09/05/19 From Gasteiz to Glasgow

ECP coach John has two daughters and in this week’s Weekly English Practice they chat about older sister Julene’s life in Glasgow, Scotland. To find out more, read and listen to this week’s WEP!


Click on the image to download the pdf

Gasteiz to Glasgow

An interview with Gasteiztarra Julene Hird (Juli) about her life in Scotland. Interview by Karla Hird (her younger sister).

Before you read the complete article, look at this vocabulary and find it in the text:

can’t stand it: to not be able to tolerate something

hang about with: to meet and spend time with people 

to run someone over: to knock someone over with your vehicle

cannae: ‘Cannot’ in the Scottish dialect e.g. “I cannae hear you”

dunno: I don’t know’ in coloquial English e.g. “What’s the time?” “Dunno”


Listen to the audio (refresh the page if it’s not visible)

KARLA: Hello, okay, so today we’re with Juli and we going to do an interview with some questions. Ok, question number one: Where are you from?

JULI: Hello Karla. I’m from Vitoria-Gasteiz.

K: Okay, 2nd question. Why and when did you go to live in Scotland?

J: I went to Scotland in 2015 to study in the Scottish university of the University of West of Scotland.

K: Is the life in Scotland different to the one in the Basque Country?

J: It definitely is. It’s totally two different cultures and maybe they have some things in common but it’s totally different.

K: 4th question. How is the food?

J: I’m just gonna be really funny here, it’s disgusting! That’s what it is. It’s all fried stuff. Most of the people you can just see them on their breaks in Uni just going up to the canteen and eating fried fish or fried chips all the time. There’s nothing fresh, like I can never see anything fresh in the canteen and that’s why I always bring my own lunch (laughs).

K: Ok, 5th question. Do people really eat fried Mars bars?

J: As I said before, everything is fried in Scotland and yes I’ve seen people actually eating Mars bars. Like when we go out, maybe when we go back home you’ll see them eating a Mars bar that is totally fried and the smell is so strong that you actually just can’t even stand it. You can’t even be in the same room as that person.

K: Ok, what are the best things about Glasgow?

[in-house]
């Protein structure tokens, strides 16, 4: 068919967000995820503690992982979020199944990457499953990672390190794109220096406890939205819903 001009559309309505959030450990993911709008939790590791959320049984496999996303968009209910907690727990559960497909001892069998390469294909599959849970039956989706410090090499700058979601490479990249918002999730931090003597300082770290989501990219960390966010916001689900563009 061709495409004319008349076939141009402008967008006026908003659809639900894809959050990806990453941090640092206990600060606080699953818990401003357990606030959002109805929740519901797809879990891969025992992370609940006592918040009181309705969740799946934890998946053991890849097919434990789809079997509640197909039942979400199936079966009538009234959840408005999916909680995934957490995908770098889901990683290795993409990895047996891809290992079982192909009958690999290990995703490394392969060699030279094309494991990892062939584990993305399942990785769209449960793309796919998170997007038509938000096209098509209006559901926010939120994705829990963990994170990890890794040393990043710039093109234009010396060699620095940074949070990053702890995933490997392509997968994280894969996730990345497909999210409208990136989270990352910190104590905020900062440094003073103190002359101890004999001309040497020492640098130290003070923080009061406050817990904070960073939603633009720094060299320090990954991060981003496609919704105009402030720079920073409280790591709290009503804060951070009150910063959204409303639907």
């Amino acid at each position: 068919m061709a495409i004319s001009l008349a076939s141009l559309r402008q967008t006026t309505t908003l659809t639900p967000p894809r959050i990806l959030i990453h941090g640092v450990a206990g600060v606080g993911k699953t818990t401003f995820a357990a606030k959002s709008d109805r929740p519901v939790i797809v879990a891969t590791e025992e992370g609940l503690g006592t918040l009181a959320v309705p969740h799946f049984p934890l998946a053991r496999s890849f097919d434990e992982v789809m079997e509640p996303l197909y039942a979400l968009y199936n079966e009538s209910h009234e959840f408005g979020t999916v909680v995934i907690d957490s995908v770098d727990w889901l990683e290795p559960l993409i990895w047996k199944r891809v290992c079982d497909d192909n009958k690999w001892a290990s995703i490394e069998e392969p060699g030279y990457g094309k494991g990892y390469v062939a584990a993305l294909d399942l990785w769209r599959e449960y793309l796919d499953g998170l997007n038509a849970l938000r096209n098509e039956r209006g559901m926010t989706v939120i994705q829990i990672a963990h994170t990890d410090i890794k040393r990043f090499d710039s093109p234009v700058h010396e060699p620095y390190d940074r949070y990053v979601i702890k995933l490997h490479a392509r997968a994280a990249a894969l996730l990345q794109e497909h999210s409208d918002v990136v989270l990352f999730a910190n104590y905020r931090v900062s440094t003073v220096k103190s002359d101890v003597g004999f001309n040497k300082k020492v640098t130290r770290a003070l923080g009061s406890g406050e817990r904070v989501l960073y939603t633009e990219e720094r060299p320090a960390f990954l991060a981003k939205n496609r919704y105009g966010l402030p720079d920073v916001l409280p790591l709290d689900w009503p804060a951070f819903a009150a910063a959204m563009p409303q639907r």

J: Definitely the people. They’re really, really funny. Also, the, like mix of cultures that you can see. Also, there’s always something to do. Like there’s always some event happening, like there’s always a concert, there’s always maybe like a talk you can go to. The shops are always open, so it’s always really good because it’s a really like sociable city that everyone likes to hang about with.

k: Ok, 7th question. What do you miss about Vitoria?

J: I miss the ‘anillo verde’ that’s what I miss the most. I miss like seeing all the nature about and like how everything is really, really green in here and I miss like going on my bike everywhere because in Scotland it’s really difficult, I just feel like the cars actually want to like run you over, because they don’t have any respect towards the cyclists.

John: But you don’t miss your family, eh?

J: But I miss my family. No, I was talking about in general like Vitoria. But the thing I miss the most is my family.

K: Have you got a job? What is it?

J: Yes I do. I work in a coffee shop as a barista and actually I really, really enjoy it because you get to like practice your English a lot because you’re talking to customers all day long.

K: Ok, 9th question. Have you got any funny stories about your customers?

J: A lot, I could actually write a book about funny stories. I could tell you one about annoying people asking for really weird drinks like ‘could I get a skinny, wet, quarter of a short coffee, extra hot latte.’ Or when you get a bus of like of Italians and they all ask for fifteen single espressos and you have to make them really quick and they’re all like shouting and they think this is like Rome again, and it’s really funny.     

K: 10th question. Are Scottish people easy to understand?

J: Definitely yes and definitely no. Like, see it’s …. I’ll explain it to you now, don’t worry. 

K: How did you manage to get used to the accent? 

J: Well, as I was saying, it is easy to understand them but you need to get used to the accent, like you need to like listen to it quite often. But it is a really tough work. It is.

K: 11th question. Can you give us your best Scottish impression?

J: I could try. I could say, “I’m from Glasgow,” that’s one for example. Another one, “I cannae deal with that.”

K: Do you think in a few years’ time you will have a complete Scottish accent?

J: I dunno, my dad says already that I’ve got quite a bit of a Scottish accent, so maybe in five years’ time, I’ll come back to like Vitoria and I won’t sound like I was born here, I’ll sound really, really Scottish, like my dad does, but he’s Geordie actually. 

K: It’s wonderful how you answered the questions and so thank you a lot for the answers and have a good day.

J: Thank you to you Karla.

The Hirds: BYE! 

Let’s chat about that!

Write your opinions in an email & send them to your ECP coach!

  • Have you been to Scotland?
  • If you have, did you understand Scottish people?
  • What do you know about Scottish culture?
  • What is the easiest English accent you can understand?
  • Have you ever lived in an English-speaking country and would you like to?


  • How many times does Julene say ‘like’ when she is answering the questions? 
  • And does it always mean the same or are there different meanings?
  • What about ‘just’ and ‘totally’?



Leave A Comment